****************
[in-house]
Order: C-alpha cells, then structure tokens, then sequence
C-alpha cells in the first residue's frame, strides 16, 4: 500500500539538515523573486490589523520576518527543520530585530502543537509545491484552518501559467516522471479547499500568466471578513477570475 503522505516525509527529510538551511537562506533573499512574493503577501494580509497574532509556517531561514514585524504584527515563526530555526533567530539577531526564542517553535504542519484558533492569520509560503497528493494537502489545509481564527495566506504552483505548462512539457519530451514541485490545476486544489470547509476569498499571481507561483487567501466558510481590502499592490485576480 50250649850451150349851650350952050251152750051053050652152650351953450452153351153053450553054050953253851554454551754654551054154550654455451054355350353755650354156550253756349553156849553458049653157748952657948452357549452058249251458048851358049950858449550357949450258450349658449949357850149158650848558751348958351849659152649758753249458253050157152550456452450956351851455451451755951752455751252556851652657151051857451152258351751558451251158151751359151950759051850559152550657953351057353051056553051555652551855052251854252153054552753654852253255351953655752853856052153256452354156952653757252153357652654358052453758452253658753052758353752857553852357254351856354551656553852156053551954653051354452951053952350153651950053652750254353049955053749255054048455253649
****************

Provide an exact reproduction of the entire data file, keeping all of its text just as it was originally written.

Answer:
[in-house]
Order: C-alpha cells, then structure tokens, then sequence
C-alpha cells in the first residue's frame, strides 16, 4: 500500500539538515523573486490589523520576518527543520530585530502543537509545491484552518501559467516522471479547499500568466471578513477570475 503522505516525509527529510538551511537562506533573499512574493503577501494580509497574532509556517531561514514585524504584527515563526530555526533567530539577531526564542517553535504542519484558533492569520509560503497528493494537502489545509481564527495566506504552483505548462512539457519530451514541485490545476486544489470547509476569498499571481507561483487567501466558510481590502499592490485576480 50250649850451150349851650350952050251152750051053050652152650351953450452153351153053450553054050953253851554454551754654551054154550654455451054355350353755650354156550253756349553156849553458049653157748952657948452357549452058249251458048851358049950858449550357949450258450349658449949357850149158650848558751348958351849659152649758753249458253050157152550456452450956351851455451451755951752455751252556851652657151051857451152258351751558451251158151751359151950759051850559152550657953351057353051056553051555652551855052251854252153054552753654852253255351953655752853856052153256452354156952653757252153357652654358052453758452253658753052758353752857553852357254351856354551656553852156053551954653051354452951053952350153651950053652750254353049955053749255054048455253649